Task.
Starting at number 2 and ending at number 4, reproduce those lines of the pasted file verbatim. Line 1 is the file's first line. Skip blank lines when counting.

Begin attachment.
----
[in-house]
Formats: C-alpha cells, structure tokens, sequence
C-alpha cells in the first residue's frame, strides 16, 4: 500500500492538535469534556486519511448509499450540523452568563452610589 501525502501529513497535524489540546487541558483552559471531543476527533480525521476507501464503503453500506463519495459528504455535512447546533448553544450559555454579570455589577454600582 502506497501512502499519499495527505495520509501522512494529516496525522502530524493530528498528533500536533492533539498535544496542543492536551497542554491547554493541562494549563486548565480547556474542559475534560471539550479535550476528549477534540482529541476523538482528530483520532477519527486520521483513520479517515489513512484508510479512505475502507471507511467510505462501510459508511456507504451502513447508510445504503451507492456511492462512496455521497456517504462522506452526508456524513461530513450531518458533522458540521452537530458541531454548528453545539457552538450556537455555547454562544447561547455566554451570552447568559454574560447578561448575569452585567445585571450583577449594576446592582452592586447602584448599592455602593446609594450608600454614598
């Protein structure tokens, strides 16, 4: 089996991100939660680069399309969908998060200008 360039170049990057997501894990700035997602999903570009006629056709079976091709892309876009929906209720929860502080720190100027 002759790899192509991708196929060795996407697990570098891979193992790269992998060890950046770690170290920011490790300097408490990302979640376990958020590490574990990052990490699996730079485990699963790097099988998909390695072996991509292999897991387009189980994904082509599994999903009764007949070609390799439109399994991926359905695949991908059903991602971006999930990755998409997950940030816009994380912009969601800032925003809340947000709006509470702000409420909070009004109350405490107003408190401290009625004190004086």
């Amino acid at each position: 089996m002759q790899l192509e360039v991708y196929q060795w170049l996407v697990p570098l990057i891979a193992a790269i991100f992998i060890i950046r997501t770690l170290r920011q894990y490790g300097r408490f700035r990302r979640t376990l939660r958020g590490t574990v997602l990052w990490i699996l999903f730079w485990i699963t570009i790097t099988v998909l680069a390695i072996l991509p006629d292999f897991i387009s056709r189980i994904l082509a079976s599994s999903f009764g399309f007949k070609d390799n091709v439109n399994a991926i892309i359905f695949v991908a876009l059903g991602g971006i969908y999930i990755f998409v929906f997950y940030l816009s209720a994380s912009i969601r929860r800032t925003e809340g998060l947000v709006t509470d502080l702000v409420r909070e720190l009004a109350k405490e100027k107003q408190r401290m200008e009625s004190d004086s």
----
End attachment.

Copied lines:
Formats: C-alpha cells, structure tokens, sequence
C-alpha cells in the first residue's frame, strides 16, 4: 500500500492538535469534556486519511448509499450540523452568563452610589 501525502501529513497535524489540546487541558483552559471531543476527533480525521476507501464503503453500506463519495459528504455535512447546533448553544450559555454579570455589577454600582 502506497501512502499519499495527505495520509501522512494529516496525522502530524493530528498528533500536533492533539498535544496542543492536551497542554491547554493541562494549563486548565480547556474542559475534560471539550479535550476528549477534540482529541476523538482528530483520532477519527486520521483513520479517515489513512484508510479512505475502507471507511467510505462501510459508511456507504451502513447508510445504503451507492456511492462512496455521497456517504462522506452526508456524513461530513450531518458533522458540521452537530458541531454548528453545539457552538450556537455555547454562544447561547455566554451570552447568559454574560447578561448575569452585567445585571450583577449594576446592582452592586447602584448599592455602593446609594450608600454614598
């Protein structure tokens, strides 16, 4: 089996991100939660680069399309969908998060200008 360039170049990057997501894990700035997602999903570009006629056709079976091709892309876009929906209720929860502080720190100027 002759790899192509991708196929060795996407697990570098891979193992790269992998060890950046770690170290920011490790300097408490990302979640376990958020590490574990990052990490699996730079485990699963790097099988998909390695072996991509292999897991387009189980994904082509599994999903009764007949070609390799439109399994991926359905695949991908059903991602971006999930990755998409997950940030816009994380912009969601800032925003809340947000709006509470702000409420909070009004109350405490107003408190401290009625004190004086």